The Active Age
Advocates for older Kansans got some of what they wanted during the 2021 legislative session but found themselves on the losing end of several political battles. The Legislature adjourned April 9 and is expected to return May 3 to consider the budget and any vetoes issued by Gov. Laura Kelly.
“We’re hoping a lot of good work comes the last few days of the veto session,” Ernest Kutzley, lobbyist for Kansas AARP, said. “We’ll continue to push for those things that aren’t done yet. We’ve met with the governor’s staff on several of these issues to let them know where we’re at on them.”
Here’s a quick rundown of issues:
Senior Task Force
The Legislature approved the formation of a two-year task force to study and report back on issues such as Alzheimer’s, dementia, anti-psychotic medications, long-term care facilities, abuse, neglect, funding for senior services and caregiver support. The task force’s 22 members include legislators, state employees, senior organizations and the long-term care industry.
New legislation requires the appointment of a statewide coordinator and task forces in each judicial district to investigate cases of elder and dependent abuse in each judicial district. The task forces are designed to preventing complaints from falling through the cracks through a lack of communication between law enforcement agencies and other entities. A legislator said the law stemmed from the 2004 case of sexual, physical and financial abuse at the Kaufman House in Newton, which resulted in its operators being sent to prison.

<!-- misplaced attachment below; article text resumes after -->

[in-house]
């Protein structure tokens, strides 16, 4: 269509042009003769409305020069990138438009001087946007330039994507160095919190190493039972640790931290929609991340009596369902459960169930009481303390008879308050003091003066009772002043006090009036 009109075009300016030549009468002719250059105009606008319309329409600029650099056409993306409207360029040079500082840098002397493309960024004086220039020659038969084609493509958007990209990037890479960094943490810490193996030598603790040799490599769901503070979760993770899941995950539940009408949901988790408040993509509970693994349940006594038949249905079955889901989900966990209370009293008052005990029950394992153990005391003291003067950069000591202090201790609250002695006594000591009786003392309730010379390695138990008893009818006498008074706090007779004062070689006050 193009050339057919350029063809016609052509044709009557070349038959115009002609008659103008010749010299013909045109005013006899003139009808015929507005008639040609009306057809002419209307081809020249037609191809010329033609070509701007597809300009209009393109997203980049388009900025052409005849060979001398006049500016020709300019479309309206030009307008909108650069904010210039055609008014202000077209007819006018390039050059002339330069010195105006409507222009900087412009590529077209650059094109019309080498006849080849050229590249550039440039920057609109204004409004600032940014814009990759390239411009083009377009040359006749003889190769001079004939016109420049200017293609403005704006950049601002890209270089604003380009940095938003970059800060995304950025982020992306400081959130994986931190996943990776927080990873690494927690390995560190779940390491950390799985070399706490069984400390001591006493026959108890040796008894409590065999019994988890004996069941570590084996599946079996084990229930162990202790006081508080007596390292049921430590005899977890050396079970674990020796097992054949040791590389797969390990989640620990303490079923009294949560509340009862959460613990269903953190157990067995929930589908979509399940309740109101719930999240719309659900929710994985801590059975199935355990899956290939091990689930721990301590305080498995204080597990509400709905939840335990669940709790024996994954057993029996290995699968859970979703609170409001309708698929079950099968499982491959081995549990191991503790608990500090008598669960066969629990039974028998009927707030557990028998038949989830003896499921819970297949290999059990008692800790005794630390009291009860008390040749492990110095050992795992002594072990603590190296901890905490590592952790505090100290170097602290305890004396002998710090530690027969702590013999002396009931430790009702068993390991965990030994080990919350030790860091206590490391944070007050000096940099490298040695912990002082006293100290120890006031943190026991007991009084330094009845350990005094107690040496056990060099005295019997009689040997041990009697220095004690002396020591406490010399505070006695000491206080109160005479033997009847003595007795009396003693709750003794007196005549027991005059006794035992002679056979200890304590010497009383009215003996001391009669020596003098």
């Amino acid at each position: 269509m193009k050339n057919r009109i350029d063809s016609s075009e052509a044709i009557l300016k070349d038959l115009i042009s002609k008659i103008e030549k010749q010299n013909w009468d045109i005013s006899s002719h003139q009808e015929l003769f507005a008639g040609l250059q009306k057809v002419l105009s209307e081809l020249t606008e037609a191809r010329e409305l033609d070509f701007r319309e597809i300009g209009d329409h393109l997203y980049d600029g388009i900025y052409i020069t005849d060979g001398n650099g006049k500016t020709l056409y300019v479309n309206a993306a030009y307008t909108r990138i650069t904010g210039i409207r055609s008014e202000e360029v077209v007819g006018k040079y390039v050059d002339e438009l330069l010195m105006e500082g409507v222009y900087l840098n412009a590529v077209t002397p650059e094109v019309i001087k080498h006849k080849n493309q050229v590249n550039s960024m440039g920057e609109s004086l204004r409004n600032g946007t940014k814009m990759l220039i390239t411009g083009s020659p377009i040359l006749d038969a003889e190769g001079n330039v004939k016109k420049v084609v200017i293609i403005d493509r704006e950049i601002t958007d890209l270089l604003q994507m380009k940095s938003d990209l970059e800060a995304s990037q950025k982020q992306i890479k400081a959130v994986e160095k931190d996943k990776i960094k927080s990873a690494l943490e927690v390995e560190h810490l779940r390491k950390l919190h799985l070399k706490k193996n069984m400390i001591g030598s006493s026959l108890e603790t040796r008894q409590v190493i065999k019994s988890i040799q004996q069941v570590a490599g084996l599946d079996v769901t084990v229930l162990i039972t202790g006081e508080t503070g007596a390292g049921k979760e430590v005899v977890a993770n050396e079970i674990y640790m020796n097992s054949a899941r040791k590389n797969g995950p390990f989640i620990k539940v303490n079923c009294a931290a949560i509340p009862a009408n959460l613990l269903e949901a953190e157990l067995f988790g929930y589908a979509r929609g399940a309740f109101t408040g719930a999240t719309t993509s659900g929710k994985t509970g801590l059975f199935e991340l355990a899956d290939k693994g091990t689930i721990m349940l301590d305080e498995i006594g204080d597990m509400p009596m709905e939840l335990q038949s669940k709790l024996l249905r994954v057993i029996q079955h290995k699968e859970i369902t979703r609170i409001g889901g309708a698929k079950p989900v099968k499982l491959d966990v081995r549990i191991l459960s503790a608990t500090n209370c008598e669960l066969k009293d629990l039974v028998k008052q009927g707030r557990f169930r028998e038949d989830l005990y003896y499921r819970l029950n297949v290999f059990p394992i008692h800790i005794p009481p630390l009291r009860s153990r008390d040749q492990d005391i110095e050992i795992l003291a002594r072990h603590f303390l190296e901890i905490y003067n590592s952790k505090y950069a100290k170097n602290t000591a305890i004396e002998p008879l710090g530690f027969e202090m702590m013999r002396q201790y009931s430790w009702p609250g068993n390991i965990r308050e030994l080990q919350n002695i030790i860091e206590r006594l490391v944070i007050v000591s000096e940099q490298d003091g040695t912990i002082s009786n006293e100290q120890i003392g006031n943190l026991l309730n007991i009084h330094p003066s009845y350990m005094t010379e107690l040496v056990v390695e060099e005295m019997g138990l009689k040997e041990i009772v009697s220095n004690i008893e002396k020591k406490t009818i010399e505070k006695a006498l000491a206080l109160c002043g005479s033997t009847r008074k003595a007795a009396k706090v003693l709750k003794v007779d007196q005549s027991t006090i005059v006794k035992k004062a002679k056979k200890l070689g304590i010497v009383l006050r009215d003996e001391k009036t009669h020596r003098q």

Republican legislative leaders again blocked any attempt to expand Medicaid in Kansas despite the federal government’s willingness to pick up 90 percent of the cost. Democrats proposed expanding coverage to 120,000 more residents, including 20,000 between the ages of 50 and 64, but the measures never got a hearing. Kansas is one of 12 states that has chosen not to expand Medicaid, forfeiting an estimated $4.6 billion in federal money.
“That’s a bunch of money and way too many people without coverage,” Kutzley said.
Nursing Home Immunity
The Legislature and Kelly gave long-term care facilities near total immunity against lawsuits arising out of COVID-19 deaths. AARP, Kansas Advocates for Better Care and others opposed the measure. About 1,750 nursing home residents have died of COVID-19 in Kansas, representing about 36 percent of the state’s total deaths.
The Legislature did not approve allowing advanced practice registered nurses (APRNs) to operate on their own in Kansas. They will again be required to have contracts with physicians that cost thousands of dollars. The APRNs had been given autonomy as an emergency measure during the pandemic, but that expired in March. AARP wanted that change made permanent (as about half the states have done) as a way of expanding care to areas underserved by doctors.
The Legislature passed a law limiting the number of advance ballots that a voter could deliver on behalf of other voters in any one election to 10. It wasn’t known at press time if Gov. Kelly will sign the measure into law. AARP opposes the proposed restriction, arguing that many older voters in congregate settings use advance ballots.